IIMs can finally get on with admissions | india | Hindustan Times
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IIMs can finally get on with admissions

The UPA allies and the Left accept HRD Minister Arjun Singh's two-list formula for admissions, report Chetan Chauhan and Saroj Nagi.

india Updated: Apr 27, 2007 13:46 IST

The UPA-Left meeting on Thursday gave the government the go-ahead to admit students into central institutions of higher education, including the Indian Institutes of Management (IIMs), along the same pattern as last year. A decision on seats for OBCs will be taken on May 8, the date of the next Supreme Court hearing on the quota issue.

The HRD Ministry is expected to issue a directive on Friday to all educational institutions to re-start the stalled admission process.

The IIMs are expected to start admissions from Monday. “The IIMs were told to finalise the admission process. Now, they have to notify the candidates for admission,” a ministry official said, adding that a directive along these lines was being drafted.

The formula accepted by the meeting, presided over by HRD Minister Arjun Singh, indicates that the extra seats for OBCs, and for the increased number of SC and ST students -- which were added following the government’s decision to implement the quota -- will not be filled right away.

In all, 1,24,377 general-category and SC/ST students will get admission across the country. About 12,000 students -- the extra seats for OBCs and the increased intake of SC and ST students -- will have to wait till May 8.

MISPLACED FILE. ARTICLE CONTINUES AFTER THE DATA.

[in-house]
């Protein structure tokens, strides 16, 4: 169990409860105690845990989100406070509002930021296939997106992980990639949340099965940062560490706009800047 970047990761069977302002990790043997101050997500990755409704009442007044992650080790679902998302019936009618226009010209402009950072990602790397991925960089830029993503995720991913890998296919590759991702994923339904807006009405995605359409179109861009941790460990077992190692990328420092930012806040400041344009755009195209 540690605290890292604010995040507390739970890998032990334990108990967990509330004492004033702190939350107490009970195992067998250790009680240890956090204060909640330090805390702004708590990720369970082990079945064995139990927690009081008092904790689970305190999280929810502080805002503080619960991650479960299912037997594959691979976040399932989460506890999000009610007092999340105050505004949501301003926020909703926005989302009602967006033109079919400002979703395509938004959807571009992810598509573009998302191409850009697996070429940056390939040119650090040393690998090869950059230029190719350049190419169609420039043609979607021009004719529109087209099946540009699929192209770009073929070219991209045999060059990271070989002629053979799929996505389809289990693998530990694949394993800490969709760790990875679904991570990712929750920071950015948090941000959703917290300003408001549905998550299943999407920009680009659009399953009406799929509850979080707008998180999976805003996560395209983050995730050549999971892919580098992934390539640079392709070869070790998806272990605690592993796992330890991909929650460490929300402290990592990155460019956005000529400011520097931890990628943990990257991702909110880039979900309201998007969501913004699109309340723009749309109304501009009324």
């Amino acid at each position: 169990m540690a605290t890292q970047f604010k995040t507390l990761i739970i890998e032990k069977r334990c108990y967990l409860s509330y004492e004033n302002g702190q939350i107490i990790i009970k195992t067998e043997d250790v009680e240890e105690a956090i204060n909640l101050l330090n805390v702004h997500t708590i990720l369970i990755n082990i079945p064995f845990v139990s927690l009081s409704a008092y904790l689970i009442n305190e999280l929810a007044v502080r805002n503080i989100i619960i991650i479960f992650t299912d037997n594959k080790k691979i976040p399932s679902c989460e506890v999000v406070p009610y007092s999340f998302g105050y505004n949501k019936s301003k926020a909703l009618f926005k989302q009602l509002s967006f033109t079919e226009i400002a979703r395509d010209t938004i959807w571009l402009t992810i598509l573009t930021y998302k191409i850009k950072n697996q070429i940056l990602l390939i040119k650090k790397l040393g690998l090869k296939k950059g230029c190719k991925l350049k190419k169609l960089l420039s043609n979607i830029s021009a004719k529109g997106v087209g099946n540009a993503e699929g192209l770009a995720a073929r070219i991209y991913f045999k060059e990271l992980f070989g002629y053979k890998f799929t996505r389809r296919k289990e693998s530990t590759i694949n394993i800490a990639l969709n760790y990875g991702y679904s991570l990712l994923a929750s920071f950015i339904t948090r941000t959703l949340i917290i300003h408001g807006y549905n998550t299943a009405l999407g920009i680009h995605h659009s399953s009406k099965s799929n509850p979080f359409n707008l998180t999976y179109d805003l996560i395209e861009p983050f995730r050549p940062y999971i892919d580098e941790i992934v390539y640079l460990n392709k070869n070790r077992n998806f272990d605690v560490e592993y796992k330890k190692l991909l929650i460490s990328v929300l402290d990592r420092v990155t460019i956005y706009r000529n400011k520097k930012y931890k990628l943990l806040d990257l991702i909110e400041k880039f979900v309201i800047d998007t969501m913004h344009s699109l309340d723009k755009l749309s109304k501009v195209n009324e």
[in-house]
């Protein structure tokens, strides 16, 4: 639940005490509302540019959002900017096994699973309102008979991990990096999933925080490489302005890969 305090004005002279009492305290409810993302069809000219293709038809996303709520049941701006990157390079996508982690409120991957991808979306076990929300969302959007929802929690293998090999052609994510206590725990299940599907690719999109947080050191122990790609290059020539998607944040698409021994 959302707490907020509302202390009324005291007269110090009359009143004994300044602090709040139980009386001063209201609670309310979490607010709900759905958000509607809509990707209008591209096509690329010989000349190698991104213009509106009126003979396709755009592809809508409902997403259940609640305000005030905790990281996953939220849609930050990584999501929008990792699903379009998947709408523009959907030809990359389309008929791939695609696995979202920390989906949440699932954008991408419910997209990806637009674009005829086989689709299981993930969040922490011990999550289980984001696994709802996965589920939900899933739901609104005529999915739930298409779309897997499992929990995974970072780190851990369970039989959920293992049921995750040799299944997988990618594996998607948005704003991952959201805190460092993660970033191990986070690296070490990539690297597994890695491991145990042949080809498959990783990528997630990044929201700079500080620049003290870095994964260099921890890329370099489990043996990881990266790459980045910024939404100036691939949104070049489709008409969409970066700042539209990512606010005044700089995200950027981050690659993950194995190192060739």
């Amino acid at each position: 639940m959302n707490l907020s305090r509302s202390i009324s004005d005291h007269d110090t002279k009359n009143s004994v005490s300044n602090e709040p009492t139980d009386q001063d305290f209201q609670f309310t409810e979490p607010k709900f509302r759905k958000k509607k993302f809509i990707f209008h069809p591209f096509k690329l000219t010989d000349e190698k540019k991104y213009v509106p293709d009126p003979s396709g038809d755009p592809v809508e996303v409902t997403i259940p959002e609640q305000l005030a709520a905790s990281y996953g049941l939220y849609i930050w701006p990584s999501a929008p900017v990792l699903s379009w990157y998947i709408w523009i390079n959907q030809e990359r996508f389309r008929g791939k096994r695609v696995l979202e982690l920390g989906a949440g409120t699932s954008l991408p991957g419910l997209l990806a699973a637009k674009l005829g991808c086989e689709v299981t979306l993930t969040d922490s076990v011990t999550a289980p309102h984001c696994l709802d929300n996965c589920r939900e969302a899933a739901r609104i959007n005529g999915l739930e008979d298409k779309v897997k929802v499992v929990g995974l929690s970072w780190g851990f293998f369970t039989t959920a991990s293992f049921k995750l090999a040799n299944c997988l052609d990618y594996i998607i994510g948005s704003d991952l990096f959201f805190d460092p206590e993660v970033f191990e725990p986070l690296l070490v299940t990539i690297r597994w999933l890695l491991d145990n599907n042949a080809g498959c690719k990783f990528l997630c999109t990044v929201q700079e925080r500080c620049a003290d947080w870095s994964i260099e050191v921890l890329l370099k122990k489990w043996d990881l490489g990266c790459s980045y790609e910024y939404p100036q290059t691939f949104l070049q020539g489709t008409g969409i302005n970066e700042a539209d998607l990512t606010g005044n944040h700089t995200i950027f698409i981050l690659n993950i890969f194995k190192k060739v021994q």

The first to benefit will be the 1,350 students to make it to the IIMs this year. The admission has been kept on hold since the first week of April.

After the meeting, Arjun Singh briefed the prime minister. At the meeting itself, the DMK, PMK and RJD initially opposed giving the go-ahead to admissions, saying such a move would ease the pressure on the Supreme Court. The parties relented later when the question of the interest of students was raised by Singh. But they expressed apprehension on two counts. First, the impact of the segregation of the admission process. Second, they wanted to know if the government had a fall-back option in case the Supreme Court stay was not vacated on May 8, a question also raised by the CPM.

On Wednesday, the UPA allies had failed to reach a consensus at a meeting of the Cabinet Committee on Political Affairs, and decided to leave it to the UPA-Left meeting to take a decision. Before the meeting, Singh met the leaders of UPA allies and tried to persuade them to see his ministry's viewpoint.